The gospel isn’t simply a set of truths that non-Christians must believe in order to become saved. It’s a reality that Christians must daily embrace in order to experience being saved. The gospel not only saves us from the penalty of sin (justification), but it also saves us from the power of sin (sanctification) day after day. Or, as John Piper has said, “The cross is not only a past place of objective substitution; it is a present place of subjective execution.” Our daily sin requires God’s daily grace—the grace that comes to us through the finished work of Jesus Christ.
Churches, for example, have for years debated whether their worship services ought to be geared toward Christians (to encourage and strengthen them) or non-Christians (to appeal to and win them). But this debate and the struggle over it are misguided. We’re asking the wrong questions and making the wrong assumptions. The truth is that our worship services should be geared to sinners in need of God’s rescue—and that includes both Christians and non-Christians. Since both groups need his deliverance, both need his gospel.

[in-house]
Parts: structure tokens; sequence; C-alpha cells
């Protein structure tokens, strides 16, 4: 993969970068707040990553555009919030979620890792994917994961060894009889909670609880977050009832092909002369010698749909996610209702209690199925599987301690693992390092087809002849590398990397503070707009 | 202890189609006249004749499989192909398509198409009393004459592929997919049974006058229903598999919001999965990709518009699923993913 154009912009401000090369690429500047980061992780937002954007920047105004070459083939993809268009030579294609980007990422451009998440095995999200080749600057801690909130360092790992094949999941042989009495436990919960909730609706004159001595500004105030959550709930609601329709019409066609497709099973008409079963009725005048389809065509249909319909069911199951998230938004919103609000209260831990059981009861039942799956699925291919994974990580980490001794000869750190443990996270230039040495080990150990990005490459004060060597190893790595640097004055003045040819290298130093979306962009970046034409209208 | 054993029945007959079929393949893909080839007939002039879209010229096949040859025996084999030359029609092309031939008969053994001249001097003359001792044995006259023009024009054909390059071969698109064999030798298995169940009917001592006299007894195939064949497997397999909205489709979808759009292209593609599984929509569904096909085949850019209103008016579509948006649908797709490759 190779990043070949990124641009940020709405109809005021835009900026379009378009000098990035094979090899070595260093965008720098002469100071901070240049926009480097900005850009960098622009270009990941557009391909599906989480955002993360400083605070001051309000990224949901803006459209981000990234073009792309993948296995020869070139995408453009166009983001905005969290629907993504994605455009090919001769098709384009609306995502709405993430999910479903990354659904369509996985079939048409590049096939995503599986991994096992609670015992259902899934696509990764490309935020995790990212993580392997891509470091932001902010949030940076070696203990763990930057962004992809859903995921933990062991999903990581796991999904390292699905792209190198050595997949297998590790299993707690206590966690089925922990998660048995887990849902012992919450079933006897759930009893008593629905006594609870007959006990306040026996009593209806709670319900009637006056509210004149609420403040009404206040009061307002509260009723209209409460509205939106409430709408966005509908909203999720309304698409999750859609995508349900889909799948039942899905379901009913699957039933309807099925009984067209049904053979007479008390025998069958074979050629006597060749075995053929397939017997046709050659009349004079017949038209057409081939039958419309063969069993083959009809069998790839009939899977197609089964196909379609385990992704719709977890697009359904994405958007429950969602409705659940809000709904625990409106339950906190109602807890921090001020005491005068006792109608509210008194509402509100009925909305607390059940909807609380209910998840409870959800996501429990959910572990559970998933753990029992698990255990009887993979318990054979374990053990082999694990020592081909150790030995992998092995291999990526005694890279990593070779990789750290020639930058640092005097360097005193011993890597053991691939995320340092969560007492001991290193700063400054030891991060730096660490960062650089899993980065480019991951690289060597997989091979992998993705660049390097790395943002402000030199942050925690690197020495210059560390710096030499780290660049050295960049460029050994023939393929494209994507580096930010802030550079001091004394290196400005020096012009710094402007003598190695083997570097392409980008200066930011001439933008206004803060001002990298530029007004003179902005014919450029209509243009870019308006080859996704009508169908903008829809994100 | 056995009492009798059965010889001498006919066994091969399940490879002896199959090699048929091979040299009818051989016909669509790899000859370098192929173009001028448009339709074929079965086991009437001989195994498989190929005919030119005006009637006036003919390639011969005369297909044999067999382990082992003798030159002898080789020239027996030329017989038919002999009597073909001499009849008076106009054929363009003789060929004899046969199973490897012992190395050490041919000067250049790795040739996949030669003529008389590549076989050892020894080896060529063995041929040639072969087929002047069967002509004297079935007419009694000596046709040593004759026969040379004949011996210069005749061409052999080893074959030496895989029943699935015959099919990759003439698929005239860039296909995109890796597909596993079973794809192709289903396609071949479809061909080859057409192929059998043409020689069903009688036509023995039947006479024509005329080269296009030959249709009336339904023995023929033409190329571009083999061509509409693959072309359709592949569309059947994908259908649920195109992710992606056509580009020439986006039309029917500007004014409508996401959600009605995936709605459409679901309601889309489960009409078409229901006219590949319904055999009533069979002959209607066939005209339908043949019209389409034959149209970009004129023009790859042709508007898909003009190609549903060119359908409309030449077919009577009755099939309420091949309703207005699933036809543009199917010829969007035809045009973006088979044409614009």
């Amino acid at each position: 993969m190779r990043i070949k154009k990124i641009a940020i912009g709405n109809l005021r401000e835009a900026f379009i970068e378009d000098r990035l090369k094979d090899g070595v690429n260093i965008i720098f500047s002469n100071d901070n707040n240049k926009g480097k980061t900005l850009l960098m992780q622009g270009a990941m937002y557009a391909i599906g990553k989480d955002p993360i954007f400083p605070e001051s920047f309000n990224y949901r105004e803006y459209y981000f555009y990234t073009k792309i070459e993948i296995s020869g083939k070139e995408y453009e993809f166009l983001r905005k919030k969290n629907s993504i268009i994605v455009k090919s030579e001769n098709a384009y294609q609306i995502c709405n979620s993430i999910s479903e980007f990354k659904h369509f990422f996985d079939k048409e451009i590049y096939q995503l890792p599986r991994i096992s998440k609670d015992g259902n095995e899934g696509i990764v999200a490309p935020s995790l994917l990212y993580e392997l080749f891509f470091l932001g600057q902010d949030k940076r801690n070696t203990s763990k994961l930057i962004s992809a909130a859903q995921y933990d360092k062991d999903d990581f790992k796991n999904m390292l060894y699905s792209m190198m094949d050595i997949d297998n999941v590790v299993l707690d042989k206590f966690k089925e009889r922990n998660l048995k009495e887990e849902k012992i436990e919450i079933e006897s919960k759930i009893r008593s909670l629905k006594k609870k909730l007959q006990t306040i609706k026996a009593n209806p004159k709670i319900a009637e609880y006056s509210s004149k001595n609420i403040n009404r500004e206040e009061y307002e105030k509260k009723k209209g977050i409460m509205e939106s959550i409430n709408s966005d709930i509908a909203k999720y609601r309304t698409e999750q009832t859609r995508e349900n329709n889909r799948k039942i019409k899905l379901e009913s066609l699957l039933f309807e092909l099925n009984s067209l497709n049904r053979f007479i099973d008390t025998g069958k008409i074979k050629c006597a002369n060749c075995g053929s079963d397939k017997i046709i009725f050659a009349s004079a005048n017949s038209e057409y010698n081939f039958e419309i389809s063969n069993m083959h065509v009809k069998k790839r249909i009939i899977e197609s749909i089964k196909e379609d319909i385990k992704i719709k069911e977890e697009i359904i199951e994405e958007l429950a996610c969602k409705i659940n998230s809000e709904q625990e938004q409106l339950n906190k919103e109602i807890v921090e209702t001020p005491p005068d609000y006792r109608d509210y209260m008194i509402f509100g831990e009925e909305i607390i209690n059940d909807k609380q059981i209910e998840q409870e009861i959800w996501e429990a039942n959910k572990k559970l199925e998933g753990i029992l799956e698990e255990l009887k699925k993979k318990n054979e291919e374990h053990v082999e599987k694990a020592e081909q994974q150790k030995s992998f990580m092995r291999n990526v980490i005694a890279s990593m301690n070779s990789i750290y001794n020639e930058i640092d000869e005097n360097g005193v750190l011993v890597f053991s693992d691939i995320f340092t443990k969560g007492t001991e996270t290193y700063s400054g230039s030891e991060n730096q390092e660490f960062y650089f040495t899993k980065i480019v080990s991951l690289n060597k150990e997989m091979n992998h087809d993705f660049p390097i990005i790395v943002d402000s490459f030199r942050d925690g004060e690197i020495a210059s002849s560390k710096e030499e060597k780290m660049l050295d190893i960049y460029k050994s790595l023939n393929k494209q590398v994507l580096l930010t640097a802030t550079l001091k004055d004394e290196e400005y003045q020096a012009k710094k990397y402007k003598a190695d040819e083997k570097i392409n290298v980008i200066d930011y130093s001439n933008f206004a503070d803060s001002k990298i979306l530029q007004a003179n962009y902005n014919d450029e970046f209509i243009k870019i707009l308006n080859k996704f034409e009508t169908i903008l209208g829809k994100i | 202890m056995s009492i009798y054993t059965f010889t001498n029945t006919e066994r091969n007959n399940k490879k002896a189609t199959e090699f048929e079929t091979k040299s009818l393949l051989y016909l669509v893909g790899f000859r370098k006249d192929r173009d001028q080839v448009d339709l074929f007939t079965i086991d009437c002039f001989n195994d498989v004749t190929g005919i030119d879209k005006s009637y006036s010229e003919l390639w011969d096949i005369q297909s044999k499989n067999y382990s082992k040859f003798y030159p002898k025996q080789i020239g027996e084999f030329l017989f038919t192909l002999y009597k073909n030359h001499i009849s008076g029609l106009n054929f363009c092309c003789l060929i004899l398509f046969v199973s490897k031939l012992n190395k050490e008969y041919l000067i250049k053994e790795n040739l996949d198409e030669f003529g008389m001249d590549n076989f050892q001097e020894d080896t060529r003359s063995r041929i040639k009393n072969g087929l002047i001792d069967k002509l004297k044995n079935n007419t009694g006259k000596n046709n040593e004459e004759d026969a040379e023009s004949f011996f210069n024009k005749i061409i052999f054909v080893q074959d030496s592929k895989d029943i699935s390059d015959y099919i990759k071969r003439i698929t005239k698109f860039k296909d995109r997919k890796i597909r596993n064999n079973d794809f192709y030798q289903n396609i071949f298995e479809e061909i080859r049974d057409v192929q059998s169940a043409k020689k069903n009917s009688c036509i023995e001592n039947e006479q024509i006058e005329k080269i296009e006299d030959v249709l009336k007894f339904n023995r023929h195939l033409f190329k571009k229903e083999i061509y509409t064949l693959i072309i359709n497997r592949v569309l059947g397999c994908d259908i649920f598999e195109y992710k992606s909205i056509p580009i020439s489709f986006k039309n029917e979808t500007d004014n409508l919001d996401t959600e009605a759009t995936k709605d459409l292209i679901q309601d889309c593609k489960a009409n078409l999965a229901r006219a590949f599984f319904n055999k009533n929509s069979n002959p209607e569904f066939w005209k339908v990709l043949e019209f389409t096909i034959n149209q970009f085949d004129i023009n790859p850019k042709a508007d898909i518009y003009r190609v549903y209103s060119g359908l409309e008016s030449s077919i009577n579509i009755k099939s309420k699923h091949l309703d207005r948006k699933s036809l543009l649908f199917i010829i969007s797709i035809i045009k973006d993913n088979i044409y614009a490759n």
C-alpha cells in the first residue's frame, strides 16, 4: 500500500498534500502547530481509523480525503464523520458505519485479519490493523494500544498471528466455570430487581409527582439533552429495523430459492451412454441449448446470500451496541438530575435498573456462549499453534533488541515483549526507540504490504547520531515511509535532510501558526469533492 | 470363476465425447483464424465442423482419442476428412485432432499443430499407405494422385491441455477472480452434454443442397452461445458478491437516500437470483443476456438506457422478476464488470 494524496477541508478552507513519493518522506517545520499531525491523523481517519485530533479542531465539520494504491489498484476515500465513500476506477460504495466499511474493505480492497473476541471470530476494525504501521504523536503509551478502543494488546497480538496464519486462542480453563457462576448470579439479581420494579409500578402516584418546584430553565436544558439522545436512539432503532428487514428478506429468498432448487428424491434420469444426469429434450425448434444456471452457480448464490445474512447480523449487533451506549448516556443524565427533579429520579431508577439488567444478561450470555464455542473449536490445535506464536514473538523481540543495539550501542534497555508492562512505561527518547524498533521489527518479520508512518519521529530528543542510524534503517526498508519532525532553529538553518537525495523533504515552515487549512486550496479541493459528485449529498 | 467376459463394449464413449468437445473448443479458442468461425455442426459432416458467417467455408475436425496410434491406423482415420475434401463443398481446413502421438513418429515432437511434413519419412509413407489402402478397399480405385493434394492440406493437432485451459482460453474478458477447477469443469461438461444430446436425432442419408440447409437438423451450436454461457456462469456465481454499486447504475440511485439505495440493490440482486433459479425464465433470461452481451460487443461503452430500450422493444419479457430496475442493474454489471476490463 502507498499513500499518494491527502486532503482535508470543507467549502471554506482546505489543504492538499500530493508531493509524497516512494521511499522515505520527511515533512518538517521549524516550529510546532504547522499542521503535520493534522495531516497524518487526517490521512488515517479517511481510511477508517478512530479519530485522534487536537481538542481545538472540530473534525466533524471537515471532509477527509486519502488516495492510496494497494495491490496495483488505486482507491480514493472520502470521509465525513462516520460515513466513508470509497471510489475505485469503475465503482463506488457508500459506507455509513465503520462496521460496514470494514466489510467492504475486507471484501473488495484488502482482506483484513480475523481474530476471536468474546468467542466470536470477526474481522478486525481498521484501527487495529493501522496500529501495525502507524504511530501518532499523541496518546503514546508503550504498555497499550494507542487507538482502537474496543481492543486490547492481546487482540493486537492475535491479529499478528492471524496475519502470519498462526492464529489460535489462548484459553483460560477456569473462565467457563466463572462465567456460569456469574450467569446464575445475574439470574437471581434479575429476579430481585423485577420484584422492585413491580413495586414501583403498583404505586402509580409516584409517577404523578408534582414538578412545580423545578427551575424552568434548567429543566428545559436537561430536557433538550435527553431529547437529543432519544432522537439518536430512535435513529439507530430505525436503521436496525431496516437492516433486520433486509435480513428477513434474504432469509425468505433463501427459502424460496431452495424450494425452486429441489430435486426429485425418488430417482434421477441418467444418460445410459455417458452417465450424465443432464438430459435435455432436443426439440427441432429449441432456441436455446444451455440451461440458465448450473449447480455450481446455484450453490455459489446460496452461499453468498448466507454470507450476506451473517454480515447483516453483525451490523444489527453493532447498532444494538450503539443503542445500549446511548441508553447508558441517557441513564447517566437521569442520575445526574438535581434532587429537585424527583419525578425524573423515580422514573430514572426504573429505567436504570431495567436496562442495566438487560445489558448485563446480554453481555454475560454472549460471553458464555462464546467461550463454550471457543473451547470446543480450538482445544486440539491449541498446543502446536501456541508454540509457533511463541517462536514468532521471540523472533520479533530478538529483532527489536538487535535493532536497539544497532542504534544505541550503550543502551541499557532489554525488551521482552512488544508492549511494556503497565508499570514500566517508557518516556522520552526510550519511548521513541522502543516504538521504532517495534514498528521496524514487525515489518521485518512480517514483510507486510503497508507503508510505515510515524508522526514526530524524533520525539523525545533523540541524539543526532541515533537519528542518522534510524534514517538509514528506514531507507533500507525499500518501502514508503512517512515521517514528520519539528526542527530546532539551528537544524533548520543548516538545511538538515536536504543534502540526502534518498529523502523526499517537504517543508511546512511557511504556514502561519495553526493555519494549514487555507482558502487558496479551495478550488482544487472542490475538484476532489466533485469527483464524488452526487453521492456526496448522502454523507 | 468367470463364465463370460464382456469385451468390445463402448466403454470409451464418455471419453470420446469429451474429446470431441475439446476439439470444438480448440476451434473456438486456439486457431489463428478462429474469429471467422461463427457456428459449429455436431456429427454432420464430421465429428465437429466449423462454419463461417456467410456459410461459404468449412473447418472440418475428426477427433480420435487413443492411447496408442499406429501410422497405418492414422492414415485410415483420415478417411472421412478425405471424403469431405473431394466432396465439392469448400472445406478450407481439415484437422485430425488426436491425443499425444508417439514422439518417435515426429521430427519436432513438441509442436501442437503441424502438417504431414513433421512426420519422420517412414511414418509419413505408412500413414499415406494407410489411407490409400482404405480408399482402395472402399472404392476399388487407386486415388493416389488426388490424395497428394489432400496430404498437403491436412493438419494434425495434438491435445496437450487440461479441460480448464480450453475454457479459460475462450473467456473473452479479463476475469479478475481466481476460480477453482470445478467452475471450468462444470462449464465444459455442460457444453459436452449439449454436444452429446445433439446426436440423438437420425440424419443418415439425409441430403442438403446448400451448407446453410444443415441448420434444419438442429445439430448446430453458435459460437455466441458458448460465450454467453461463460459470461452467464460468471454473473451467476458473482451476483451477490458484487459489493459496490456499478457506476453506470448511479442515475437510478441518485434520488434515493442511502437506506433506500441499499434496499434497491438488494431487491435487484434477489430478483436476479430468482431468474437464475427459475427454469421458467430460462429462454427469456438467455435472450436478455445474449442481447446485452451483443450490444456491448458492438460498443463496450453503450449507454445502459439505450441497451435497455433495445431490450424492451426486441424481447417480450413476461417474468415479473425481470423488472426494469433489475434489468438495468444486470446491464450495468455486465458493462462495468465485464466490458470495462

Christians need the gospel because our hearts are always prone to wander; we’re always tempted to run from God. It takes the power of the gospel to direct us back to our first love. Consciously going to the gospel ought to be a daily reality and experience for us all. It means, as Jerry Bridges reminds us, “preaching the gospel to yourself every day.” We have to allow God to remind us every day through his Word of Christ’s finished work on behalf of sinners in order to stay convinced that the gospel is relevant.
Taken from “A Continuing Requirement” by Tullian Tchividjian (used by permission).